Major League Baseball is teaming up with World Vision, an international Christian humanitarian aid group, to save mislabeled clothing from the postseason for Ghanaians affected by recent flooding.
When the Boston Red Sox square off against the Colorado Rockies on Wednesday night, Jeff Fields is hoping for a nail-biting seven-game World Series. It's not the adrenaline rush that he's after; it's the mislabeled T-shirts.
If the series goes down to the wire, licensed clothing manufactures will prepare T-shirts, hats, and other apparel announcing both the Sox and the Rockies as the 2007 champs. In years past, once the victors were decided, Major League Baseball (MLB) required the destruction of all the clothing declaring the losers as champions.
But this year Mr. Fields and his colleagues at World Vision, an international Christian humanitarian aid group, will save the erroneously labeled clothing from the incinerators and, instead, send them to impoverished Ghanaians affected by recent flooding.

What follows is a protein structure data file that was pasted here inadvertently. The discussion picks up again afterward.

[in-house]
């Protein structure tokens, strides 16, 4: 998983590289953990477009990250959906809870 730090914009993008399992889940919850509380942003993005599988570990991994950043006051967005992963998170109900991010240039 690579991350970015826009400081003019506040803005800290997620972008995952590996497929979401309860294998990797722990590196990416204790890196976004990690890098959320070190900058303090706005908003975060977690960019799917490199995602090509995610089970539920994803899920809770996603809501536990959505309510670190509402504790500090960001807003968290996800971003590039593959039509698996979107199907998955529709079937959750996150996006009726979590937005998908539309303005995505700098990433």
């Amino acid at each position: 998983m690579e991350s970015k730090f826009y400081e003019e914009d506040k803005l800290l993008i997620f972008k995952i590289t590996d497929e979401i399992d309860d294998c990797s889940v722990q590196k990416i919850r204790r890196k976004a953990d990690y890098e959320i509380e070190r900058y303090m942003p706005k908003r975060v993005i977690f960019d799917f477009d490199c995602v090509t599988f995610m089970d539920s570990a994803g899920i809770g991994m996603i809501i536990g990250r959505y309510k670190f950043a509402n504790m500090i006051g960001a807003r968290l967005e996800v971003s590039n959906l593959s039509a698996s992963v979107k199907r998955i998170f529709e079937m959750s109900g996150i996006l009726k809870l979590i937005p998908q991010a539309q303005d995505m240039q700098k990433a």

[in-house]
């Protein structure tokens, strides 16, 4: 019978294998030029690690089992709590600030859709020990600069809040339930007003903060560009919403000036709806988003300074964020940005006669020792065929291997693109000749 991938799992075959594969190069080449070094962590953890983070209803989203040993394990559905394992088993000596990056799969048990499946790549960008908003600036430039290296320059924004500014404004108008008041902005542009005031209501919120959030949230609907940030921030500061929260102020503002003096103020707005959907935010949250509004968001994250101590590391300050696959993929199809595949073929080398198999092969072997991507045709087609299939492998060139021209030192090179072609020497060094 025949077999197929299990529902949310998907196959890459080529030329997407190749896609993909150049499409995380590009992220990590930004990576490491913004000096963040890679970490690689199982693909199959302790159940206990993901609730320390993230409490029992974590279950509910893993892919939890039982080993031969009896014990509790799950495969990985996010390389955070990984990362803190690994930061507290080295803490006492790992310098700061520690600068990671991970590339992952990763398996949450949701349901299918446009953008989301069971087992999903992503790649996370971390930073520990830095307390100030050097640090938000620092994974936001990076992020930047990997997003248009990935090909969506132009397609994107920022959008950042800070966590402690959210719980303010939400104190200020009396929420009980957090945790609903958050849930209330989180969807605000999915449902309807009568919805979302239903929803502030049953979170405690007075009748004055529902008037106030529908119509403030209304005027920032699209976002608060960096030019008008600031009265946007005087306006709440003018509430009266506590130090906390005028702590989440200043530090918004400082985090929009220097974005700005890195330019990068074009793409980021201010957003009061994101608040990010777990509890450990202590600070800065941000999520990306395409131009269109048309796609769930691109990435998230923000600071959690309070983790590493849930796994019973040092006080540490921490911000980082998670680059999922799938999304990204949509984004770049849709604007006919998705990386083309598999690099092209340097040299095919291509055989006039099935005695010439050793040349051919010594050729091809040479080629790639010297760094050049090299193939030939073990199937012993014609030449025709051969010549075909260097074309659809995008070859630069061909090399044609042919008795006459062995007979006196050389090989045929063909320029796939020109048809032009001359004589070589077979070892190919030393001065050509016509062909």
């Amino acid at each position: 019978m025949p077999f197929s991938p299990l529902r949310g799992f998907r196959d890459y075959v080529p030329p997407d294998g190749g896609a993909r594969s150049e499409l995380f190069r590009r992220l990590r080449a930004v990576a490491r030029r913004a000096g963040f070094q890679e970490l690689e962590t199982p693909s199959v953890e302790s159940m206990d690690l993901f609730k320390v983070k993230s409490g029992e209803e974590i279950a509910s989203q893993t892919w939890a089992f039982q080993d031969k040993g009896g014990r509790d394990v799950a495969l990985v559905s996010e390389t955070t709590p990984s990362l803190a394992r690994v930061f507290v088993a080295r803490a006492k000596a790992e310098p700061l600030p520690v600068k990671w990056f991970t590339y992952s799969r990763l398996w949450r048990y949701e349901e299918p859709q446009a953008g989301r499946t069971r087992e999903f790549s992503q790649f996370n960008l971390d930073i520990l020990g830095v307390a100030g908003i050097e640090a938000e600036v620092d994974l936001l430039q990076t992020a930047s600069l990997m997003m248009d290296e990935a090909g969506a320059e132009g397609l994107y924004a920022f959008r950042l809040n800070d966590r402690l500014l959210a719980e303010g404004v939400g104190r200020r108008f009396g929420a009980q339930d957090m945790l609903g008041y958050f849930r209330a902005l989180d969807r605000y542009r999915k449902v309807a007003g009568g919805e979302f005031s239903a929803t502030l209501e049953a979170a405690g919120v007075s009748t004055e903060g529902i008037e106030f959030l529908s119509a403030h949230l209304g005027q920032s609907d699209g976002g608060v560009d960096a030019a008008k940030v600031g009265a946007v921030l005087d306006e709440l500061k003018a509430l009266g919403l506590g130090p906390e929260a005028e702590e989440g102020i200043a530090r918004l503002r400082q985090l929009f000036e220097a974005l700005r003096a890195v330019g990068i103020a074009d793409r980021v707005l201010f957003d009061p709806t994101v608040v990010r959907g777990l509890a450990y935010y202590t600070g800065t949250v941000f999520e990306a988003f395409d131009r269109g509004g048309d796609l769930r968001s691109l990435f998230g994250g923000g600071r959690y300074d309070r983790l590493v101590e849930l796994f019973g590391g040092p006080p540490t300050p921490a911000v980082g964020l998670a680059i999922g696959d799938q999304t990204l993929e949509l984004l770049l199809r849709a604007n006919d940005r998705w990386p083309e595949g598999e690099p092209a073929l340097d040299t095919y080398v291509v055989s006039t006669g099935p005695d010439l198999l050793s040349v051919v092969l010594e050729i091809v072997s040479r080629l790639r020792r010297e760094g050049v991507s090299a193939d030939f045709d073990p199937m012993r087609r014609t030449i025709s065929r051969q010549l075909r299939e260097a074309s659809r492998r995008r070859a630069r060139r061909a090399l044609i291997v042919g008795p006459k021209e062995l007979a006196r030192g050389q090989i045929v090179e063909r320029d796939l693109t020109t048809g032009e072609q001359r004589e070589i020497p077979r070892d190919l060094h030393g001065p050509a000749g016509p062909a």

It's an answer to a dilemma of a little-known corner of professional sports: what to do with all the unsalable paraphernalia of near-champs.
Since the mid-1990s, World Vision has worked with MLB to distribute counterfeit or mislabeled clothing to those in need rather than sending it to the big closet in the sky. It does the same with the National Football League (NFL). This year marks the first time that the MLB will contribute their postseason apparel to the group, not just fraudulently manufactured goods. Sporting-goods stores are also getting into the charity act.
"It's great to have the partnership, great to not see these types of things being destroyed and being utilized for good rather than having to end up in a landfill or an incinerator," says Fields, corporate relations officer for World Vision.
In the world of baseball, receiving championship apparel is seen as something of a ritual and thus worth the pre-production risks.